Presumably, Rand Paul thinks America needs a leader strong enough to defeat reams of paper with a chainsaw. It may seem like overkill, but maybe he just isn’t familiar with a conventional pair of scissors.

In the circus-like atmosphere of the GOP primary where Donald Trump is lapping the field with his loud, unhinged brand of crazy, Rand Paul is struggling to return to his past glory as the pied piper for the Republican fringe.

That video is here – the soundtrack is the Jimi Hendrix Star Spangled Banner solo from Woodstock – because Rand Paul is hip – or he’s old. Donald Trump actually generated these two videos. These two had to do something.

The perpetually frightened-looking senator from Florida went the other way:

Sen. Marco Rubio (R-Fla.) said Wednesday that President Obama has “no class.”

In an interview with “Fox and Friends,” Rubio argued that his GOP rival Donald Trump has not behaved in a way that is “worthy of the office that he seeks.” Then, he pivoted to going after Obama.

“We already have a president now that has no class,” said Rubio. The Republican, like most of his GOP opponents, has been an outspoken critic of Obama. But his disapproval has mostly been on policy, making his Wednesday comments especially notable.

“I mean, we have a president now that you know, does selfie-stick videos, a president that invites YouTube stars there, people that, you know, eat cereal out of a bathtub,” Rubio continued. “You just saw the interview he did right now, where he goes on comedy shows to talk about something as serious as Iran. The list goes on and on.”

Rubio has no use for buffoonery. Trump would be just another Obama – no class, simply no class – and he himself is one classy guy. He is? Well, he says so.

Heather Parton thinks he’s on safe ground, because we all know how it’s always the undisciplined young hippies versus the Real Americans:

Reagan was the original Republican “grown-up,” the Big Daddy figure who symbolized everything the Republican Party wanted to stand for: masculinity, maturity, dominance. This simplistic archetype has characterized the media’s celebration of GOP leadership since that time. When Bill Clinton, the first baby boomer to become president, first took office, there was a brief sense of excitement about the young commander-in-chief, but it immediately deteriorated into the usual anti-hippie diatribes among the media for the administration’s alleged lack of “discipline” and unruly approach to governance, what with the blue jeans in the Oval Office and the like. This early Miss Manners-esque critique morphed shortly thereafter into the willingness among political reporters to pass along any and all bits of gossip and innuendo, even including dark insinuations of drug running and “murder.” After all, everybody knows hippies have no morals.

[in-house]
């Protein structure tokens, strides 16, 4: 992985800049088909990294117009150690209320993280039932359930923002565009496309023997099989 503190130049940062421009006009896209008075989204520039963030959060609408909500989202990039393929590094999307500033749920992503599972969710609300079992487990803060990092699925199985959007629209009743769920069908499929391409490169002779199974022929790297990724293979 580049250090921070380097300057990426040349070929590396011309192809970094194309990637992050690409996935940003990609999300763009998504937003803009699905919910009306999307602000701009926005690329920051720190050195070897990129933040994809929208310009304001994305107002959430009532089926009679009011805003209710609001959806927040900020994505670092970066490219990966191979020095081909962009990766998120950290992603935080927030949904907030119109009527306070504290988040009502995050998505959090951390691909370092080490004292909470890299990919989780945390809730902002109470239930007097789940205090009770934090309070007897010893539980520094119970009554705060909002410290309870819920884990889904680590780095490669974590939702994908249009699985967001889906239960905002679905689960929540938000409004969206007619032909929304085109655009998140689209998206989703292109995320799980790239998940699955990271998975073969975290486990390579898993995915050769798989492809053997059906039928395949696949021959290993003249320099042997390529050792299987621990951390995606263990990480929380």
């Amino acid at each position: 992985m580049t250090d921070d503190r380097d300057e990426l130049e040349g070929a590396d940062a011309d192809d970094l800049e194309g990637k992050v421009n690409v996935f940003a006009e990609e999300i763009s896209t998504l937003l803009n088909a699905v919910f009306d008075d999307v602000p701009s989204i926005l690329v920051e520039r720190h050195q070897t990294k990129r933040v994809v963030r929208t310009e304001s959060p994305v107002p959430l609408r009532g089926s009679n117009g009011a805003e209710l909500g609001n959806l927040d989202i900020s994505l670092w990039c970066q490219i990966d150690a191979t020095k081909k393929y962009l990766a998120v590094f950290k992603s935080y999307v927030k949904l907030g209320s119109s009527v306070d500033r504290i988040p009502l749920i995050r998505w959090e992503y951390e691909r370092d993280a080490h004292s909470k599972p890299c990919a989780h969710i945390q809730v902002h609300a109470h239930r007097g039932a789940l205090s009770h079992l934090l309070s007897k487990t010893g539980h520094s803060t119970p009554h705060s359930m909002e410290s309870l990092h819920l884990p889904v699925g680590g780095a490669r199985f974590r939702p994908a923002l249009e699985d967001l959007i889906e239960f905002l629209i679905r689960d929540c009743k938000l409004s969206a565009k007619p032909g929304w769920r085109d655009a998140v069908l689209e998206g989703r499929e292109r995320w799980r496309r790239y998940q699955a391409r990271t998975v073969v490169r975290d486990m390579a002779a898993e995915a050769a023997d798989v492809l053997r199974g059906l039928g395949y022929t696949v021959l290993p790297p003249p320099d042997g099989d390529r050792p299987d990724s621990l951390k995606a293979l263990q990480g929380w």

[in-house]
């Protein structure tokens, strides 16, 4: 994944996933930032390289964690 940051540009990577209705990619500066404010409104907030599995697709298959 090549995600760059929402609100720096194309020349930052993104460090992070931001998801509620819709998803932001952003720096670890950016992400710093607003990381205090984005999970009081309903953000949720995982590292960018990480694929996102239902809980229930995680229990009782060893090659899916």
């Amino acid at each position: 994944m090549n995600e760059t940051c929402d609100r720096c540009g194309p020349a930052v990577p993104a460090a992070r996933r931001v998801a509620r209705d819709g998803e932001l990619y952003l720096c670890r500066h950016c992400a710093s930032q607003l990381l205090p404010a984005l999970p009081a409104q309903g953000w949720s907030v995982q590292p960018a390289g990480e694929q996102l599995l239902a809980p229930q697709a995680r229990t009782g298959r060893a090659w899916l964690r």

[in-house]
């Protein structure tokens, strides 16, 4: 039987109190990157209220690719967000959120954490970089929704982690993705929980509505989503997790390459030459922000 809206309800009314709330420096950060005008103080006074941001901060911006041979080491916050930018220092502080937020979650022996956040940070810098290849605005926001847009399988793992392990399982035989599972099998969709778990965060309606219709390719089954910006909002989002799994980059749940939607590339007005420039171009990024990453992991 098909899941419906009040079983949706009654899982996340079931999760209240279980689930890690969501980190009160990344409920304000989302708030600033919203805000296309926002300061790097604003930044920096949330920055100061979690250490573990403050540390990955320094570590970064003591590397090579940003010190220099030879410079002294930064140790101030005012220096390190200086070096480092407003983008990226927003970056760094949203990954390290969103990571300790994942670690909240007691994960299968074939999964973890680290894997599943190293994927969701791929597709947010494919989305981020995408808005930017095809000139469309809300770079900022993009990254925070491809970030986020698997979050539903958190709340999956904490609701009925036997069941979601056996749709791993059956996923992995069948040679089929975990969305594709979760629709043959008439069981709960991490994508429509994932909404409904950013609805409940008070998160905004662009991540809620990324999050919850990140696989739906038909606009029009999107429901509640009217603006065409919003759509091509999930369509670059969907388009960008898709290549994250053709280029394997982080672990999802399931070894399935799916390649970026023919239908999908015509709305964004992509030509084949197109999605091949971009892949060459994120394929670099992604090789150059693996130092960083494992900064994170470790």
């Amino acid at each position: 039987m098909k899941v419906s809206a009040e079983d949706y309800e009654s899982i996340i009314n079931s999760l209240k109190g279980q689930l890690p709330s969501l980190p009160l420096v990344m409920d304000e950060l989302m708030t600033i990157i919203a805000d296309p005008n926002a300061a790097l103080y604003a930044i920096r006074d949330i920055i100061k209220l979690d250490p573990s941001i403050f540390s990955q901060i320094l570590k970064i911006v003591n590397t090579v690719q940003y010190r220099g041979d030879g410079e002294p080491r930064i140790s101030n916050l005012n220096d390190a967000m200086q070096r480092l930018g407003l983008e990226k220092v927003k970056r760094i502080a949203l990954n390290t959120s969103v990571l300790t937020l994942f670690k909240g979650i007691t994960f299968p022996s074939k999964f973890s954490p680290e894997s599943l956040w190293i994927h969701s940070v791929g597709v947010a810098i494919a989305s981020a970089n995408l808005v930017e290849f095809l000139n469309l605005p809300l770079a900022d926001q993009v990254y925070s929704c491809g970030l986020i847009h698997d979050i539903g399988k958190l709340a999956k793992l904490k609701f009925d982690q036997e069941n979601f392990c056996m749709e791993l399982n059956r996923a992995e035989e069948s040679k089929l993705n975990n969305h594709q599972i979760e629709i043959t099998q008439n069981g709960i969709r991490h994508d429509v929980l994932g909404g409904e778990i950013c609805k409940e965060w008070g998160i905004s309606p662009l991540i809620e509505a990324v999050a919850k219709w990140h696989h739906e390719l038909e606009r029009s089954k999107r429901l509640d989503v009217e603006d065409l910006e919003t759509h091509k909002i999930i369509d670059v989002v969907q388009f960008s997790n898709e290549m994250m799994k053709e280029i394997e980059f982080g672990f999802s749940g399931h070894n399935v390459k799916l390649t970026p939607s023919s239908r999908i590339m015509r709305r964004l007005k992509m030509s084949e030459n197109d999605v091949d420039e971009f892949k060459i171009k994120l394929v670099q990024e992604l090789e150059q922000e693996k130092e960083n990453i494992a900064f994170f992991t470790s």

And despite his own checkered baby-boomer past as a heavy-drinking hell-raiser, when George W. Bush was “elected” in 2000, the entire village celebrated the return of the Republicans to the White House. …

Rubio knows what he’s doing, but maybe times have changed:

This has been the way the press and the establishment have looked at the two parties for nearly half a century. But recently something has been changing. Say what you will about him, but President Obama cannot believably be described as undisciplined or unruly. In fact, “professorial” and “aloof” have been the adjectives most often used to describe him amongst beltway types. Not exactly the stuff of countercultural excess.

Meanwhile, at the same time that Obama was modeling a very mature organizational style, the Republicans all took their clothes off, held hands, and collectively jumped off a proverbial cliff. Now, they aren’t a youth movement by any means. In fact, they are mostly baby boomers too, members of the so-called “Silent Majority” who are having a delayed wing-nut Woodstock in their golden years. From the Tea Party town hall antics and the government shutdowns to the VP nomination of Sarah Palin, the Republicans have been on a rapid descent into Crazy Town over the course of just half a decade.

A delayed wing-nut Woodstock? So that’s why Rand Paul used Hendrix, not that it matters:

This is the most puerile presidential campaign in American history – and that’s before we even consider candidates like Mike Huckabee, Ben Carson and Chris Christie. I suggest we give them all a bottle and put them to bed.

Frank Rich says the Republicans have only themselves to blame for this: